Wednesday, September 04, 2013
F-35 Could Cost Canada 71-Billion Dollars
It's only 25-billion more than the current estimates of the Department of National Defence but, hey, it's only money.
A worst-case scenario of cost risks in a Department of National Defence report on a possible acquisition of 65 Lockheed Martin F-35 stealth fighter jets estimates the airplanes could cost Canada up to $71-billion through acquisition, sustainment and operations over 36 years.
The costs, $25-billion more than the current National Defence estimate, are contained in a section of the department’s latest report to Parliament on the F-35 that outlines “cost risk and uncertainty” and is intended to provide a range of effects on the cost of buying and operating a fleet of stealth attack planes if factors such as inflation, the exchange rate between the Canadian and U.S. dollar, the cost of fuel and the rate of aircraft to be produced by Lockheed Martin fluctuates either higher or lower than the estimates that are behind the current National Defence figures.
Okay, so we won't know what this pseudo-stealth light attack bomber will likely cost until it's been sitting in our hangars for many years at least, but we might do a little bargaining to protect our investment. You know, at the start, when the dealer may be willing to make a few concessions.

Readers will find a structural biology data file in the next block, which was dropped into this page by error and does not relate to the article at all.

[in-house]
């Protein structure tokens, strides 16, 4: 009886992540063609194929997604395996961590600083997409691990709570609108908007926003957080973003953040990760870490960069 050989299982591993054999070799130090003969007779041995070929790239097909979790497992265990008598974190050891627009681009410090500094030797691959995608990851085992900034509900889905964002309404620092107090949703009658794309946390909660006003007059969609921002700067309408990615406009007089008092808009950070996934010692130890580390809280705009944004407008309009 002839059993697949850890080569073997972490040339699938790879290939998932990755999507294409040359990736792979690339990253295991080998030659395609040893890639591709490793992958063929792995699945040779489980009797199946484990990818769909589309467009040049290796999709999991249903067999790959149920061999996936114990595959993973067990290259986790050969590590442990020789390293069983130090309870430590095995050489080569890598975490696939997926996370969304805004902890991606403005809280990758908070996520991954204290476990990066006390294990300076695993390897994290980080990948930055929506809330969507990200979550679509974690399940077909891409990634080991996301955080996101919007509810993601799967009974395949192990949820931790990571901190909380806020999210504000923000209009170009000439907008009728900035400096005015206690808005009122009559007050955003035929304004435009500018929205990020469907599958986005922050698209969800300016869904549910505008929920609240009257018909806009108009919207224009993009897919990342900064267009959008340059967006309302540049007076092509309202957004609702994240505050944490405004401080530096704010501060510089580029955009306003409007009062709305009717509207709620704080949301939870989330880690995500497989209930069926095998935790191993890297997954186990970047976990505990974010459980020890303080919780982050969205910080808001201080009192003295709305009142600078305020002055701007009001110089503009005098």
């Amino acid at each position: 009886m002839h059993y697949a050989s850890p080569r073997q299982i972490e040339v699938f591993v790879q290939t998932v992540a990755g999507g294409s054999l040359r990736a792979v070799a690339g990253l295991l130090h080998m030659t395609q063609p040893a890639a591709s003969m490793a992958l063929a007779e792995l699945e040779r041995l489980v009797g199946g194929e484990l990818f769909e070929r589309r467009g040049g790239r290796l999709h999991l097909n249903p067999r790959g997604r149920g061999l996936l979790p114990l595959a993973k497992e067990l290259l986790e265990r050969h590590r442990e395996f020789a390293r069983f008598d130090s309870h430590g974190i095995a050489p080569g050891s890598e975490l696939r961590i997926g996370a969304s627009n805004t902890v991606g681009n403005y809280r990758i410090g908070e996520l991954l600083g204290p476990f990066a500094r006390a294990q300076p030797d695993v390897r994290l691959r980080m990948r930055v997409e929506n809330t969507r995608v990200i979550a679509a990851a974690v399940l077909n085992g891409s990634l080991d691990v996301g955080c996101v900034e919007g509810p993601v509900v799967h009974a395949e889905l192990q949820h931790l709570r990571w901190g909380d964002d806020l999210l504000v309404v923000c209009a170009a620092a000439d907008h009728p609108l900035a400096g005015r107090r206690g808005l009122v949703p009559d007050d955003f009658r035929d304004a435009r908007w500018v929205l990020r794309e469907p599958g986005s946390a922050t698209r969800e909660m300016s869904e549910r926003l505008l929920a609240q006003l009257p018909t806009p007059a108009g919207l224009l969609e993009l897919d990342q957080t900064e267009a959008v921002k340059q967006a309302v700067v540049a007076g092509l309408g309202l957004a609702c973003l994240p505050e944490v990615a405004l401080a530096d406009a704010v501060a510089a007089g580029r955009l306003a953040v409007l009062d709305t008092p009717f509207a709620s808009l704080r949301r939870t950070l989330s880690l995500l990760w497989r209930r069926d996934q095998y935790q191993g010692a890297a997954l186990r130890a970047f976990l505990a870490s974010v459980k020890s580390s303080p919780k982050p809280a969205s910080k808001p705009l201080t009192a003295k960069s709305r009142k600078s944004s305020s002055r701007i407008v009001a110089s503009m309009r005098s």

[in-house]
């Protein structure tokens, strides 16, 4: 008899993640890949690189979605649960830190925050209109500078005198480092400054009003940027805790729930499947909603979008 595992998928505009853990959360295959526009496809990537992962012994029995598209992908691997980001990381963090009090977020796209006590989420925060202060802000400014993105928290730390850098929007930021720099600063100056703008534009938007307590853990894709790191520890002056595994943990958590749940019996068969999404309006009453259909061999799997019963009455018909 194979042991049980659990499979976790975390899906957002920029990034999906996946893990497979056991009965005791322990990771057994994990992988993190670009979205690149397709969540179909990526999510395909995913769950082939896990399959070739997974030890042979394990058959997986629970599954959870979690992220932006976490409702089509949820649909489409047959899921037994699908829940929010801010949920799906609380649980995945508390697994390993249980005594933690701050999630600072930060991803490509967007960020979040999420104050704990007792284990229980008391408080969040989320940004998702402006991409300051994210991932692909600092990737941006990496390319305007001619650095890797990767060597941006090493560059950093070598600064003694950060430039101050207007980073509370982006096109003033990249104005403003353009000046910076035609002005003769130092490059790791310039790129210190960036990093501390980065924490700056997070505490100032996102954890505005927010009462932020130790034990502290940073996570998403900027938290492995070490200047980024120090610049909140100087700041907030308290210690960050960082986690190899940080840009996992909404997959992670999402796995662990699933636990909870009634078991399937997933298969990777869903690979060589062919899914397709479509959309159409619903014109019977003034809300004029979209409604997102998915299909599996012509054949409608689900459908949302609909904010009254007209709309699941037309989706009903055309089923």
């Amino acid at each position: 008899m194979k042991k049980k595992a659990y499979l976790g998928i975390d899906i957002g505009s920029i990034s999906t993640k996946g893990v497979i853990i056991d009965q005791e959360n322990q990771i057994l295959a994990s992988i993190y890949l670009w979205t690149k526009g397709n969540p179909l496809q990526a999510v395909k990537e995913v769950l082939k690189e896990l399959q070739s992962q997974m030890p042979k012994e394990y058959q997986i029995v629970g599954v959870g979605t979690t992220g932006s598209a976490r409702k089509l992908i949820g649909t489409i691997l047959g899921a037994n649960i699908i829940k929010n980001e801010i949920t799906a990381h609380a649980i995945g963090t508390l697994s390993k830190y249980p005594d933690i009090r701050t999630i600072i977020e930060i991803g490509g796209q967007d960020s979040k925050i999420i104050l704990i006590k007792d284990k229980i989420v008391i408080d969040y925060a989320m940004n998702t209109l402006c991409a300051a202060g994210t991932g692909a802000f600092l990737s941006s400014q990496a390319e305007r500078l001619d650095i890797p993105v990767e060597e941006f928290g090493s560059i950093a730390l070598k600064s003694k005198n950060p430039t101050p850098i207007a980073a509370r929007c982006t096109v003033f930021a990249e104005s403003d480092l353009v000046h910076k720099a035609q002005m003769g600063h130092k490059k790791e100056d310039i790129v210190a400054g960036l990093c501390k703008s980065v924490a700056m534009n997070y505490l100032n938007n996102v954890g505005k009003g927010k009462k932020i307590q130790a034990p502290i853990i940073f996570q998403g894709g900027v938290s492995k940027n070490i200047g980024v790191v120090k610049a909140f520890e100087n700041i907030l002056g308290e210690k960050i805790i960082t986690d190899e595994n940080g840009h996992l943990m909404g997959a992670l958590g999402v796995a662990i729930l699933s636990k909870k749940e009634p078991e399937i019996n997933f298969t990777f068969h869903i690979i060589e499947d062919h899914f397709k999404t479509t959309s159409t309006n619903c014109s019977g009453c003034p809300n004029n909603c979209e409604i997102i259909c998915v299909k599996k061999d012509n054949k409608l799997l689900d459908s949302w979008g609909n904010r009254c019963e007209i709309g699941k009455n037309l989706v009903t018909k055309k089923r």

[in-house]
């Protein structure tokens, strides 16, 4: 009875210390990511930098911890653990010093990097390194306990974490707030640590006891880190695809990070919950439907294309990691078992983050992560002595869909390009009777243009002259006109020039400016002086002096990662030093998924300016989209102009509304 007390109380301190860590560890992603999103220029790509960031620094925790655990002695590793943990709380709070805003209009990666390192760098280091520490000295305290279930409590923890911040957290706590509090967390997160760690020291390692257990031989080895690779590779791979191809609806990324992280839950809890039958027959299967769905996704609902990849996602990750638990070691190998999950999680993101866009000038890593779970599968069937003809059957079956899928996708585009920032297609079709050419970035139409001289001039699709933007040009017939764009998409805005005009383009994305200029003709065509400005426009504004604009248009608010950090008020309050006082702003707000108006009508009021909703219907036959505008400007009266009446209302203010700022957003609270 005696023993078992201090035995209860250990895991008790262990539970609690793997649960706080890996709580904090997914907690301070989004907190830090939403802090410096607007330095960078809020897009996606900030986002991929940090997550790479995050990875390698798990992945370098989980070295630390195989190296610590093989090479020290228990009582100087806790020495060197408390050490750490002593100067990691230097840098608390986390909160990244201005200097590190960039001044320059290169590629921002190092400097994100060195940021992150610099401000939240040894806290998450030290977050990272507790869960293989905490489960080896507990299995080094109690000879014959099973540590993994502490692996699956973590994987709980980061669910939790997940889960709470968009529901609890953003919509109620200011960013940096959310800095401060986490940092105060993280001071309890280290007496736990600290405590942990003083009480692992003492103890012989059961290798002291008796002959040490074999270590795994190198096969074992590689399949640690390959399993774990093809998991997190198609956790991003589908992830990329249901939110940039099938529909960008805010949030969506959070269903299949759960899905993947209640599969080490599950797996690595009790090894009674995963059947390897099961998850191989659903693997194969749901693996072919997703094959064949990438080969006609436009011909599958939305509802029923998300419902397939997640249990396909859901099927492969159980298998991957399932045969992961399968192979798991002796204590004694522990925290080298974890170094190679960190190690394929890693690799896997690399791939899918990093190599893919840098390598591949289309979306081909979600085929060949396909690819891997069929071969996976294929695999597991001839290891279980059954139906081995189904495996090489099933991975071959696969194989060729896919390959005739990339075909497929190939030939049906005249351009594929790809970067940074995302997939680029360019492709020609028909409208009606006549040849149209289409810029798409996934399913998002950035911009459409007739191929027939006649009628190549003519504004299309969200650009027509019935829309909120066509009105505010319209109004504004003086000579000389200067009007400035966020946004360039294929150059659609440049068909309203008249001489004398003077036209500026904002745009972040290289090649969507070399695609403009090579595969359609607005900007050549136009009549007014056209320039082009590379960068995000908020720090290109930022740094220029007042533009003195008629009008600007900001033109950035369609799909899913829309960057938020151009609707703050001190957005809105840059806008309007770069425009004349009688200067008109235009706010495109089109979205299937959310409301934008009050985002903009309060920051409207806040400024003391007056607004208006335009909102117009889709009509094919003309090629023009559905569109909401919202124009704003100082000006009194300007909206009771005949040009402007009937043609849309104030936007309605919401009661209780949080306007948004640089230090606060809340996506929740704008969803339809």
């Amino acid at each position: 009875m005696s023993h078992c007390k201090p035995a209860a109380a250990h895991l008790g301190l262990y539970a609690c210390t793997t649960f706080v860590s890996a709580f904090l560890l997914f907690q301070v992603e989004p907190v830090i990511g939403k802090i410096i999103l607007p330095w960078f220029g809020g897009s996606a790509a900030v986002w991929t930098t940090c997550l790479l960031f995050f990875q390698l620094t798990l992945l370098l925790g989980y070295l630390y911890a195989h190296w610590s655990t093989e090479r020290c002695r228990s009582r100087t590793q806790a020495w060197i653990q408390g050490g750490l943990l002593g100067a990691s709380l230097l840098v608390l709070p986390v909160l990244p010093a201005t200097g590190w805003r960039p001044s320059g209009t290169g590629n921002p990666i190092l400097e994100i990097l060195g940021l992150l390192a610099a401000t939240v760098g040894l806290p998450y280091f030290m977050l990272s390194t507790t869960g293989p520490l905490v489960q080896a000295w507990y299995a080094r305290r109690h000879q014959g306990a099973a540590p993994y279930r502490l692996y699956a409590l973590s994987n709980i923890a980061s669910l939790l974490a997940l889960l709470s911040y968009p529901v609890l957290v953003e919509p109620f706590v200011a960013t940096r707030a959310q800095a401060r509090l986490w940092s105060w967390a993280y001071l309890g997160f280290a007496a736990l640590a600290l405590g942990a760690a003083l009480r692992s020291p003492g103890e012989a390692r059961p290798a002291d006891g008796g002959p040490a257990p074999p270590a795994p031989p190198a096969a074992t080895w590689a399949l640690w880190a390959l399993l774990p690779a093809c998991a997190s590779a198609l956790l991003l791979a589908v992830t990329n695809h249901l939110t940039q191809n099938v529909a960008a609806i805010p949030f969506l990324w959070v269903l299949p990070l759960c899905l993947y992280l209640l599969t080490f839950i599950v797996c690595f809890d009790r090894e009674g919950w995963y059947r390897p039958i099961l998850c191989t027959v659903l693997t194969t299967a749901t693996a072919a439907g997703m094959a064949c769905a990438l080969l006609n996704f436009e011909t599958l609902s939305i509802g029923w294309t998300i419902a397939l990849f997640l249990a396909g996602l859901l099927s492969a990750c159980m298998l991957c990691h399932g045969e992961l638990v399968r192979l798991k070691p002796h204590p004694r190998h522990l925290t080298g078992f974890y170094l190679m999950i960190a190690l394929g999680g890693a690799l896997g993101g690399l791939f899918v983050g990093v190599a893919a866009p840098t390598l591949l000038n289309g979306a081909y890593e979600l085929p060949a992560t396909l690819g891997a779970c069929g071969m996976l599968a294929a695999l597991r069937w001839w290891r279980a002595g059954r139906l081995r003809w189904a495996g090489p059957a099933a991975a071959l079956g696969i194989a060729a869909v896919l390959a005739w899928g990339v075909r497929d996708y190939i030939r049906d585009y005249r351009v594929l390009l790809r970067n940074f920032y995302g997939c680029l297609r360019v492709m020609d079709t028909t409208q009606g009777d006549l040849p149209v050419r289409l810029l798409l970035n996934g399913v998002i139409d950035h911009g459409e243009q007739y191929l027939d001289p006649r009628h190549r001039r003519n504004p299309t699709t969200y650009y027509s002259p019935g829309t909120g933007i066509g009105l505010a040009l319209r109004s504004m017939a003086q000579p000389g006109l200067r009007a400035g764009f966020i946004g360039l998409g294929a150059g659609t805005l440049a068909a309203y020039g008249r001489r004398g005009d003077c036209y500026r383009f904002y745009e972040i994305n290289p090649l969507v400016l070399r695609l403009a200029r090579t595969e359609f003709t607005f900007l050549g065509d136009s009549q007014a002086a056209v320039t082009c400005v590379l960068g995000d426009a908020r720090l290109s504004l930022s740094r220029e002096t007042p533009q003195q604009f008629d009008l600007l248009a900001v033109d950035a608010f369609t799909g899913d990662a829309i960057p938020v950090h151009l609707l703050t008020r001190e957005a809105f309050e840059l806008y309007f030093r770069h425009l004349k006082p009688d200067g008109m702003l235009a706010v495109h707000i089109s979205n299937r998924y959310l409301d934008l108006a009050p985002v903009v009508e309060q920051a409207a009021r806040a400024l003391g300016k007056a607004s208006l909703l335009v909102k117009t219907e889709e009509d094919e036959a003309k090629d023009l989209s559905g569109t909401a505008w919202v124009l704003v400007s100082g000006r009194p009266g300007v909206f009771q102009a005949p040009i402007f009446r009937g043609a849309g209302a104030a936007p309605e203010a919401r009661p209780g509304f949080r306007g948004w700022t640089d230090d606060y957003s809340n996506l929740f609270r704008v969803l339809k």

How about something like this? Let's say the warplane's stealth factor accounts for half of its value. Why not get a guarantee from the manufacturer, Lockheed, that the F-35's stealth advantage will be valid for at least 20-years of the aircraft's 36-year lifespan.
If our potential adversaries deploy counter-measures that effectively defeat the F-35's stealth advantage within 20-years they give us, say, a 15-billion dollar rebate. If that happens within 10-years, make it a 25-billion dollar rebate. Within 5-years, boost that to 35-billion dollars.
This isn't playing games with Lockheed and their iffy, prototypical technology, not at all. It's recognizing reality. If the F-35's stealth mask is taken down, it loses most of its value. It is subpar in speed, agility, payload and range. On the other hand, it is conceivable that Lockheed or another contractor could continue to engineer new systems and system upgrades - new materials, new sensors, new cloaking mechanisms - to keep the F-35 at least somewhat viable but they could introduce massive extra costs we haven't reckoned on.
The rebate idea would put Canada in funds to either afford to upgrade and retrofit new stealth technologies, if they're feasible, or to help with the costs of finding a replacement aircraft sooner than anticipated if the F-35 has to be prematurely written off.
Given the price tag for the F-35, it's not reasonable that Canada carry all the risk for buying Lockheed's second-line stealth warplane. If we're to take Lockheed's promises at face value, then Lockheed should put real value behind those promises - in the form of a performance guarantee.